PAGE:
The snow can be just as deadly as it is beautiful.
When foul weather conditions begin to kick off, we see snow instead of rain. Unfortunately, this snow can build up to crushing weights, the wind can increase in speed to force the wind chill twenty or thirty degrees below the natural temperature, and the natural temperature can drop as well, spelling certain death to anybody stuck in these areas.
That is, anybody but you. If you make sure to commit to memory the tips and tricks in this guide, your chances of survival will improve exponentially.
Death By Exposure
Each year, well over 1,000 people die from exposure to the cold. Of the 1,330 deaths by cold exposure, roughly half of the victims were homeless and trapped outside during the snowy cold. But simply being inside wouldn’t necessarily have protected them. Another 25% of those deaths were of people inside shelter who didn’t have any heating capabilities.
Surviving in the Snow
As a general rule of thumb, if you want to survive in the snow then the first thing that you need to do is get out of the snow. However, when that’s not the case, there are a few things you need to do.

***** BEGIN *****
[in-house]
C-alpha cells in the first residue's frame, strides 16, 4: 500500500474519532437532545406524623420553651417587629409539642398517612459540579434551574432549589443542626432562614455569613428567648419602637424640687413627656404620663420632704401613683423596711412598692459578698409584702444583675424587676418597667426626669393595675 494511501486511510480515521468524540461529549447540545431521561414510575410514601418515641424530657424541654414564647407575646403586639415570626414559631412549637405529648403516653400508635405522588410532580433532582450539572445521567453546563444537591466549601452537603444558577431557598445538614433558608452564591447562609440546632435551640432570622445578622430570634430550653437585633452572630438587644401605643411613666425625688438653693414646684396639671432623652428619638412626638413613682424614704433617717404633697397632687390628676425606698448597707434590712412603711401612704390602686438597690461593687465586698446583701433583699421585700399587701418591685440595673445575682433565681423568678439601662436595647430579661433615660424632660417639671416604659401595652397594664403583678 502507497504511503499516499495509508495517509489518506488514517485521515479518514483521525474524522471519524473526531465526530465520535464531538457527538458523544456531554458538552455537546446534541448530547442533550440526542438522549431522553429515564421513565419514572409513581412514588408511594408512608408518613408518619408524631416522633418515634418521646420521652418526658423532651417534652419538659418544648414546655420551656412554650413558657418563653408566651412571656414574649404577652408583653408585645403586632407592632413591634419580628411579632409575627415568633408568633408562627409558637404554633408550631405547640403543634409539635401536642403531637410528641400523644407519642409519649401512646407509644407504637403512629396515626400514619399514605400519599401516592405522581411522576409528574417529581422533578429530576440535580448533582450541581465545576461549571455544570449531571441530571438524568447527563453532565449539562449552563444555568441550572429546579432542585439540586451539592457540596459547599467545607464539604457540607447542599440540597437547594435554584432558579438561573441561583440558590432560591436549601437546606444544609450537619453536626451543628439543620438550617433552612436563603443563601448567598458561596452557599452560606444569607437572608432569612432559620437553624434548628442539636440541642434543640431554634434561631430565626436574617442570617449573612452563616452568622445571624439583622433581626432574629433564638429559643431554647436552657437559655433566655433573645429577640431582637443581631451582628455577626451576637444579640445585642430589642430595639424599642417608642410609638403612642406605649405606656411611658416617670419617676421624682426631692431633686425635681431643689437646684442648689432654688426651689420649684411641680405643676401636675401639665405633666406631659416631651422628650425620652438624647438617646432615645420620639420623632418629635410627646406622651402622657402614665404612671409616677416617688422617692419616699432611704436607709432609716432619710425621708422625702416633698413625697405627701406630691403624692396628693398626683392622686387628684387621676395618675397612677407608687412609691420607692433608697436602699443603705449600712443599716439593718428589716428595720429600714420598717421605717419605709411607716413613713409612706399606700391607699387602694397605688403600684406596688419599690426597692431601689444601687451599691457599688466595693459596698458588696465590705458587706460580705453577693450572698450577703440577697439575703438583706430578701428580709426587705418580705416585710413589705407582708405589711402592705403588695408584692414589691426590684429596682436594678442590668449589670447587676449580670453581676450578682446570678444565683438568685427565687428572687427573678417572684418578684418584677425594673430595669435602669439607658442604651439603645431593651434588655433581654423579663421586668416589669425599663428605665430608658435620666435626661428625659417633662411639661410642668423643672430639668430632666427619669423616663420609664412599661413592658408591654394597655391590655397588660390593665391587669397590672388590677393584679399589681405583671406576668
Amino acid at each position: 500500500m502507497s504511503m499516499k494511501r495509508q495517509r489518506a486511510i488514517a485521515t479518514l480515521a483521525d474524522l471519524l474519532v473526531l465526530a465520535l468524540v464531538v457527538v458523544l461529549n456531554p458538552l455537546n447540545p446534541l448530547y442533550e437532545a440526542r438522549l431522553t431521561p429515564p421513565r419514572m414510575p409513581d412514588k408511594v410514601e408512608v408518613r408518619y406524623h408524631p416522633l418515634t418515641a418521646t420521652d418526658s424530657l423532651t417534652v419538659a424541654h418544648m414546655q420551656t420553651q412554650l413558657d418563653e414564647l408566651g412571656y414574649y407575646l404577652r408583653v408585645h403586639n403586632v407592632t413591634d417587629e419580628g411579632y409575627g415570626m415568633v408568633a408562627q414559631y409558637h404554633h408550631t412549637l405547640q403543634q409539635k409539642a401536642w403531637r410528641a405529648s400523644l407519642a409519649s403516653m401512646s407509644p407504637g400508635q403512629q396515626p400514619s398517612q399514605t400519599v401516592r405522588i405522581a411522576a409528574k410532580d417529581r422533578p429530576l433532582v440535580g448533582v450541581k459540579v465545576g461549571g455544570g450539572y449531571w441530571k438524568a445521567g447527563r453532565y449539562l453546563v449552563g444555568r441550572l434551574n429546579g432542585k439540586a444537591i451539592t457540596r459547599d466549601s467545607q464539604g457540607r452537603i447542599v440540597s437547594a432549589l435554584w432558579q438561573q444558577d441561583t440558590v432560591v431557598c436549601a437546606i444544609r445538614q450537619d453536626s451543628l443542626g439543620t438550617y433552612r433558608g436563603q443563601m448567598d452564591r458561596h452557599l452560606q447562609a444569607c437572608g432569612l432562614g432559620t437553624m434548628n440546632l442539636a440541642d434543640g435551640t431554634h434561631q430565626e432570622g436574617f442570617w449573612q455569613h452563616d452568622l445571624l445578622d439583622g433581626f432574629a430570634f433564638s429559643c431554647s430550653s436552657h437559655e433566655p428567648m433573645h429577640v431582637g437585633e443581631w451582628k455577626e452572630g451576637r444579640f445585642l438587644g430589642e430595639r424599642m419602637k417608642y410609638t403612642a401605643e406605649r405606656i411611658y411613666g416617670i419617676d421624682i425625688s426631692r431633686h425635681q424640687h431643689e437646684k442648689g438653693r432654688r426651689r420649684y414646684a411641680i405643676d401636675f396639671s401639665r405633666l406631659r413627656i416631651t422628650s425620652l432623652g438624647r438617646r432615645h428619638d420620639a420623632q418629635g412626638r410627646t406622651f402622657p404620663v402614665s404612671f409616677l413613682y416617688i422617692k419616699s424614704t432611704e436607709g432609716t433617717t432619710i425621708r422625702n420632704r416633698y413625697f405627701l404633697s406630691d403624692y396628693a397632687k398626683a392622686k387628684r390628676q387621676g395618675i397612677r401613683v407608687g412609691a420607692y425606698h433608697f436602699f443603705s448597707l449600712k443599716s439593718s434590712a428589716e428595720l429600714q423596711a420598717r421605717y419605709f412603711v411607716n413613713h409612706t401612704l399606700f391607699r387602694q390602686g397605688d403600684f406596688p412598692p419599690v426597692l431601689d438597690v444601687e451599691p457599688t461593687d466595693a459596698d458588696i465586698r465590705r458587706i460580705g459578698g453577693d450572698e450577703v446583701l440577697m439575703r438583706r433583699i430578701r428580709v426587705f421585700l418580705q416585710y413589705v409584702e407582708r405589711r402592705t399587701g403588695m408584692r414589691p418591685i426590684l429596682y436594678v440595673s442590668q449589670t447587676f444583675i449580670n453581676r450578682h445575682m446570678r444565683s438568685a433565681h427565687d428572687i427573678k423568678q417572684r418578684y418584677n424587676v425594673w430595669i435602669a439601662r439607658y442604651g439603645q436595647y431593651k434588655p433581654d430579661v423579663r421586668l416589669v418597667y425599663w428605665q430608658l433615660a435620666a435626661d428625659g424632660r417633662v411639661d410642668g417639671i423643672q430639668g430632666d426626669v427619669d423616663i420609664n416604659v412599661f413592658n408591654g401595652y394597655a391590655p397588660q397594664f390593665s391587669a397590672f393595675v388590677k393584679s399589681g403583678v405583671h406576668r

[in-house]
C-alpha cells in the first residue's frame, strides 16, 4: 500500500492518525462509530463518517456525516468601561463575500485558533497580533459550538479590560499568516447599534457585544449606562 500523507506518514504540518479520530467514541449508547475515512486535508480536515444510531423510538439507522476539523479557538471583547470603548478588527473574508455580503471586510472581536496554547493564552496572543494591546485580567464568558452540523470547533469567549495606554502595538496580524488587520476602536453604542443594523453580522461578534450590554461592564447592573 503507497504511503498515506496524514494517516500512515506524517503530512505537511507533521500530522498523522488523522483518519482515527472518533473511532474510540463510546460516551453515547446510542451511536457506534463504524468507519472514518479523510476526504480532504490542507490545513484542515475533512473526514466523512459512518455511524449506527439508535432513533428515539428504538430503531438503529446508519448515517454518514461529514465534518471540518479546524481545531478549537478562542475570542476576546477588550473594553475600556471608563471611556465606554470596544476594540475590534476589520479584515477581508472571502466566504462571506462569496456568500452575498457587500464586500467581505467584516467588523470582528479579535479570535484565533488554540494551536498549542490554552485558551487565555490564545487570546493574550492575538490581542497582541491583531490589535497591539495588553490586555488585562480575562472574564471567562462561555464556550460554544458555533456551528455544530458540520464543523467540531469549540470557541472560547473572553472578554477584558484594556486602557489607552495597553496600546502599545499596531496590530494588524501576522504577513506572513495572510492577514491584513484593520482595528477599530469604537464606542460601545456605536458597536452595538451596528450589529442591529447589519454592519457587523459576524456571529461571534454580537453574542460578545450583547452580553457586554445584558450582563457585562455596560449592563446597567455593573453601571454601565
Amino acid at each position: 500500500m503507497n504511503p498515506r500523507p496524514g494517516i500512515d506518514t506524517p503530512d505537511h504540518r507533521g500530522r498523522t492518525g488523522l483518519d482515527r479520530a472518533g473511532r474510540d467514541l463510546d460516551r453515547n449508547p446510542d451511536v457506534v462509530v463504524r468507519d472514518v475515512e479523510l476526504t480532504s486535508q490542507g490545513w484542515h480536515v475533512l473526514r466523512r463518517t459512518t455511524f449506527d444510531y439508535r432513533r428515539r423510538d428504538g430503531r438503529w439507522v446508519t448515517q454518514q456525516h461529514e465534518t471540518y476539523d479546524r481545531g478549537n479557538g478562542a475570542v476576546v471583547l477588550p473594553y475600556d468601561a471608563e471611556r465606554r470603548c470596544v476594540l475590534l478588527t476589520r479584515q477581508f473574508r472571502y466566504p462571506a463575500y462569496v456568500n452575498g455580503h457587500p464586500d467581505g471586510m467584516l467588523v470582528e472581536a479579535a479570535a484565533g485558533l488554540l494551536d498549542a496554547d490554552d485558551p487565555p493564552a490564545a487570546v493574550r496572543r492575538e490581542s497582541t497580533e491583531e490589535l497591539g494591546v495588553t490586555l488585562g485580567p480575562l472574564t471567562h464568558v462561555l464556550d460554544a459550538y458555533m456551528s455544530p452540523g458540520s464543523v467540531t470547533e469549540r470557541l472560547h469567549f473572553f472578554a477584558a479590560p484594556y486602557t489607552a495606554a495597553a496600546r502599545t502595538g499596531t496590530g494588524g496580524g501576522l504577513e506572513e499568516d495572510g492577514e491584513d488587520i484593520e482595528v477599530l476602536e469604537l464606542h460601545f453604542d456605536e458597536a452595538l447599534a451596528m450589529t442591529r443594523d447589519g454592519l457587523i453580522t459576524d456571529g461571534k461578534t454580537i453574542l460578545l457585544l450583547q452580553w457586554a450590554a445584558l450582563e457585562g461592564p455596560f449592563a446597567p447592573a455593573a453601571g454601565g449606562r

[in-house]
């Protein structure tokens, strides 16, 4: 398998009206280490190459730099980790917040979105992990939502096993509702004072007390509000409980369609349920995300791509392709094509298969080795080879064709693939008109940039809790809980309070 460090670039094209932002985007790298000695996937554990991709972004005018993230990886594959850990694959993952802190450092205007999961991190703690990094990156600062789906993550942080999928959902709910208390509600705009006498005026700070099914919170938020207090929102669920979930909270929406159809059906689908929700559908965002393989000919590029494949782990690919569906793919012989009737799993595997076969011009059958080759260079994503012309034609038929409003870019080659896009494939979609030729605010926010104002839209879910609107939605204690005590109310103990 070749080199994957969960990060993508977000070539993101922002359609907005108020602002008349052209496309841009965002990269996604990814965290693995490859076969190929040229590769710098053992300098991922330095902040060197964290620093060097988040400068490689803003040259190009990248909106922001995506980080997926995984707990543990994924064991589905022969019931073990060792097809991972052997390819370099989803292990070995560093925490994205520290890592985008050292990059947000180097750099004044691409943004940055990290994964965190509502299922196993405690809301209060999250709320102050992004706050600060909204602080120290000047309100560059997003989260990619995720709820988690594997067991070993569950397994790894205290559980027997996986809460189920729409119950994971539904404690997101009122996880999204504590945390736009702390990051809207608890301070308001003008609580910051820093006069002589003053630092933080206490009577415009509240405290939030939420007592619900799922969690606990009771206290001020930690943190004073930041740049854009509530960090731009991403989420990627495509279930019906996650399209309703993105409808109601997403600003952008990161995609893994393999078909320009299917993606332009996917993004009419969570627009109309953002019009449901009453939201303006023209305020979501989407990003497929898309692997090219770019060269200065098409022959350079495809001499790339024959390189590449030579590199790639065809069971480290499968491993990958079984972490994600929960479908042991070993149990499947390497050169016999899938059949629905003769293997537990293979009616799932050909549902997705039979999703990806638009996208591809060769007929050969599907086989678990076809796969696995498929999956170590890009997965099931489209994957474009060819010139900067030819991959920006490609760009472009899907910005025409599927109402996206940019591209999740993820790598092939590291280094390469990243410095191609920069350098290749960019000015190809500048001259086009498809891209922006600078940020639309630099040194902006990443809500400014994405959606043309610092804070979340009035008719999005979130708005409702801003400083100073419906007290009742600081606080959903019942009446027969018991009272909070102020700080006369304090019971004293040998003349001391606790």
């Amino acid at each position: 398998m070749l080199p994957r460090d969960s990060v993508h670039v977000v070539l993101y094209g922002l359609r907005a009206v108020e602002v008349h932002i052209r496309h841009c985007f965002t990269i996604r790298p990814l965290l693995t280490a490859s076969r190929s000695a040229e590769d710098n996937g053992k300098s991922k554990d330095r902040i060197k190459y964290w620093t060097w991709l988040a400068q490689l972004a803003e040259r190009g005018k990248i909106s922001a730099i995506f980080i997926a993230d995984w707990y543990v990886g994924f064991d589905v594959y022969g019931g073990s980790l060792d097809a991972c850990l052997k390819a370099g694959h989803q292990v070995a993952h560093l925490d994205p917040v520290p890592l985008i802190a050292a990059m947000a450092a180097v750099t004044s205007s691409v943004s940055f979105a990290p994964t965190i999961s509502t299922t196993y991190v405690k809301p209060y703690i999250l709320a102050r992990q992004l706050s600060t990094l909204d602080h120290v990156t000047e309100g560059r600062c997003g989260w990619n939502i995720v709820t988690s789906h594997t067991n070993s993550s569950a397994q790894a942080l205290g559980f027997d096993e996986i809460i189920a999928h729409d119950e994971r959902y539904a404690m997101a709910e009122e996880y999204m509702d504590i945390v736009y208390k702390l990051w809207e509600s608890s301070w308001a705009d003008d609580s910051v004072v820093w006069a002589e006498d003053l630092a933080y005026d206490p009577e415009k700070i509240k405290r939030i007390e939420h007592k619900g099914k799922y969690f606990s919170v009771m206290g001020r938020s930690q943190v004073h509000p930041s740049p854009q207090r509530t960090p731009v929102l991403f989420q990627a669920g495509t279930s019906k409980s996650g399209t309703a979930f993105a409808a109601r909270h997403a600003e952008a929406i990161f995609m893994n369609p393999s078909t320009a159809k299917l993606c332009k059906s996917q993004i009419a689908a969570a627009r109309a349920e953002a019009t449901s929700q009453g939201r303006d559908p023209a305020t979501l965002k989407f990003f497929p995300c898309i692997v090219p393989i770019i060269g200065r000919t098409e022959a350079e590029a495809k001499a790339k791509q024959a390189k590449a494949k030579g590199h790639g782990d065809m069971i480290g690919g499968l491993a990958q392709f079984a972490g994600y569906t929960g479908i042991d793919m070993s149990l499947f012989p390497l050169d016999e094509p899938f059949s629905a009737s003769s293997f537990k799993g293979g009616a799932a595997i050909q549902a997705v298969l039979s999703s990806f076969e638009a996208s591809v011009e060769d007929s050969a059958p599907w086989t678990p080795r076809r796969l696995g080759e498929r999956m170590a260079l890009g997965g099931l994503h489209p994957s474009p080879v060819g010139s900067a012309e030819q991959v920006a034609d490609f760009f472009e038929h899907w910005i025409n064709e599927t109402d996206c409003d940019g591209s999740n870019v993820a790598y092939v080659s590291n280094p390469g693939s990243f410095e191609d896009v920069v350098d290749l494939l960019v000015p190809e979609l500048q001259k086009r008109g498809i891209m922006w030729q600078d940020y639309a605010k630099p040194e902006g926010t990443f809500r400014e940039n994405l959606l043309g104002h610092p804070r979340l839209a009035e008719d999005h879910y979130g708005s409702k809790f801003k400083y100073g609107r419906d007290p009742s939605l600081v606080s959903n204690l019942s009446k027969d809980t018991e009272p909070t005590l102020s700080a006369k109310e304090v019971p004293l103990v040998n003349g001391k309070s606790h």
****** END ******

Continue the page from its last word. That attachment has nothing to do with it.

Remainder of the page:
If You’re On Foot
First things first, call or text somebody to let them know where you are, just incase the blizzard or snow storm renders everything a blank, monochromatic white. That’s the easiest environment in which to get lost.
If you have taken the time to adequately prepare for this, your chances of survival are relatively decent. You can use your windbreaker and your heavy clothing to help keep you warm while you seek shelter.
Shelter can take the form of anything from the inside of a building, which is the preferable option, to an alleyway. The former, if heated, can ensure safety; whereas the latter will simply help lessen the strain of the windchill on your body. No matter what, wherever you go, make sure somebody knows where you are and where you were going.
If You Are in a Vehicle
If you’re in a vehicle, your chances are much better than if you’re on foot. First things first, turn off the car. If snow has begun piling up around the vehicle, the exhaust may have been plugged up. Allowing the engine to keep running can then flood the interior of the vehicle with carbon monoxide, killing everybody inside faster than the cold ever could.
After that, simply stay put. Do not leave the car whatsoever during the storm. After the storm, however, feel free to leave the vehicle in order to clear the tailpipe so that you can turn the heater back on. However, make sure that you keep one hand on the vehicle at all times. Stepping even so few as ten feet from the vehicle could result in you getting yourself lost.
Snowy survival is among the most difficult survival tasks available for the primitive enthusiast but is quite easy for the civilized and privileged people of modern society. Simply call for help, seek shelter, and stay put, and you should be fine.